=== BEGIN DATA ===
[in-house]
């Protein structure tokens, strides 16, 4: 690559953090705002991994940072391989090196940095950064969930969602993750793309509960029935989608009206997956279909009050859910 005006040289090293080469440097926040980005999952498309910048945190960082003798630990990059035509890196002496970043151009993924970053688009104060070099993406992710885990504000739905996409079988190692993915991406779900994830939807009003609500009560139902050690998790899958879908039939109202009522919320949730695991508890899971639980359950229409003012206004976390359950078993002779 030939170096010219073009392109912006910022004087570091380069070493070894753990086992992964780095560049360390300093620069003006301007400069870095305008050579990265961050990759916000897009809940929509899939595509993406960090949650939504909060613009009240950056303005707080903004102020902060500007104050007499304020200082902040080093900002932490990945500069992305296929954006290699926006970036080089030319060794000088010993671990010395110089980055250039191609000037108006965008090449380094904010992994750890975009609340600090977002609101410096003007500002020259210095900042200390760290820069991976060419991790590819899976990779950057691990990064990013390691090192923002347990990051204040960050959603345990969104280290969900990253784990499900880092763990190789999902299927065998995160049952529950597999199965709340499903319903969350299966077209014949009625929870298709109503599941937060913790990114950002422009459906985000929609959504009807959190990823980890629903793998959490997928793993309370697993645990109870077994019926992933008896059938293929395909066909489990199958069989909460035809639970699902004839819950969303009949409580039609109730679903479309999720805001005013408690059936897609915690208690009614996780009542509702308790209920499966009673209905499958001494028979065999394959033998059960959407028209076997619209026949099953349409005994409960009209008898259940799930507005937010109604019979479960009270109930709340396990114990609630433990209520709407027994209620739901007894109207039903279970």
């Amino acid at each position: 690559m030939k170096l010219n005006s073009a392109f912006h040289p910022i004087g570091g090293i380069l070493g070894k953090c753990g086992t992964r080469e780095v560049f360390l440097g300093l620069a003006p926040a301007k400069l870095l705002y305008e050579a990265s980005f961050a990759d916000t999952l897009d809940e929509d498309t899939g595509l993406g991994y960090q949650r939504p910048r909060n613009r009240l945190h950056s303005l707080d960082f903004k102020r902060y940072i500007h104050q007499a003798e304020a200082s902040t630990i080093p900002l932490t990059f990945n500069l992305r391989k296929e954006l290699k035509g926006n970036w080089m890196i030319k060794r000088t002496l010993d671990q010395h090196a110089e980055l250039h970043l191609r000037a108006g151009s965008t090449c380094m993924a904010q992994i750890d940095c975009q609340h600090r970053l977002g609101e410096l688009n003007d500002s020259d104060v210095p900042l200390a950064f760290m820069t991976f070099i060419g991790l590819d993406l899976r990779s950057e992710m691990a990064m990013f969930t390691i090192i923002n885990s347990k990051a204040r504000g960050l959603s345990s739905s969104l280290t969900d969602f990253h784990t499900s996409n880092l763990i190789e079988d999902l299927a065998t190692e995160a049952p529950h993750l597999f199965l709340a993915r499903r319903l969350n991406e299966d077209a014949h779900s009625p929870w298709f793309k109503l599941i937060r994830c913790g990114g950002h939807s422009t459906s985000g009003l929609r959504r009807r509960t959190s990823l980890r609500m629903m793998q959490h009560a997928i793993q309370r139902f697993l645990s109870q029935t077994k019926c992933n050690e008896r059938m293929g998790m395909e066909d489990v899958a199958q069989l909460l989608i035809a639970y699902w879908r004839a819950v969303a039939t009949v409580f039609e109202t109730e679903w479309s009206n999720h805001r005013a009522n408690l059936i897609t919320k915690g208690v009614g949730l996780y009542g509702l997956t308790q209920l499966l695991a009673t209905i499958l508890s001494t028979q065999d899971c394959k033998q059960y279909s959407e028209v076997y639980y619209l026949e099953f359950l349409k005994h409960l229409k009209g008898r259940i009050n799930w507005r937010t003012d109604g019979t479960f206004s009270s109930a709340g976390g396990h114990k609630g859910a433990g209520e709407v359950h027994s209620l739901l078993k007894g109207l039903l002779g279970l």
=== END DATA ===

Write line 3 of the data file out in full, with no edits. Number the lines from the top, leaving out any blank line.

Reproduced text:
């Amino acid at each position: 690559m030939k170096l010219n005006s073009a392109f912006h040289p910022i004087g570091g090293i380069l070493g070894k953090c753990g086992t992964r080469e780095v560049f360390l440097g300093l620069a003006p926040a301007k400069l870095l705002y305008e050579a990265s980005f961050a990759d916000t999952l897009d809940e929509d498309t899939g595509l993406g991994y960090q949650r939504p910048r909060n613009r009240l945190h950056s303005l707080d960082f903004k102020r902060y940072i500007h104050q007499a003798e304020a200082s902040t630990i080093p900002l932490t990059f990945n500069l992305r391989k296929e954006l290699k035509g926006n970036w080089m890196i030319k060794r000088t002496l010993d671990q010395h090196a110089e980055l250039h970043l191609r000037a108006g151009s965008t090449c380094m993924a904010q992994i750890d940095c975009q609340h600090r970053l977002g609101e410096l688009n003007d500002s020259d104060v210095p900042l200390a950064f760290m820069t991976f070099i060419g991790l590819d993406l899976r990779s950057e992710m691990a990064m990013f969930t390691i090192i923002n885990s347990k990051a204040r504000g960050l959603s345990s739905s969104l280290t969900d969602f990253h784990t499900s996409n880092l763990i190789e079988d999902l299927a065998t190692e995160a049952p529950h993750l597999f199965l709340a993915r499903r319903l969350n991406e299966d077209a014949h779900s009625p929870w298709f793309k109503l599941i937060r994830c913790g990114g950002h939807s422009t459906s985000g009003l929609r959504r009807r509960t959190s990823l980890r609500m629903m793998q959490h009560a997928i793993q309370r139902f697993l645990s109870q029935t077994k019926c992933n050690e008896r059938m293929g998790m395909e066909d489990v899958a199958q069989l909460l989608i035809a639970y699902w879908r004839a819950v969303a039939t009949v409580f039609e109202t109730e679903w479309s009206n999720h805001r005013a009522n408690l059936i897609t919320k915690g208690v009614g949730l996780y009542g509702l997956t308790q209920l499966l695991a009673t209905i499958l508890s001494t028979q065999d899971c394959k033998q059960y279909s959407e028209v076997y639980y619209l026949e099953f359950l349409k005994h409960l229409k009209g008898r259940i009050n799930w507005r937010t003012d109604g019979t479960f206004s009270s109930a709340g976390g396990h114990k609630g859910a433990g209520e709407v359950h027994s209620l739901l078993k007894g109207l039903l002779g279970l």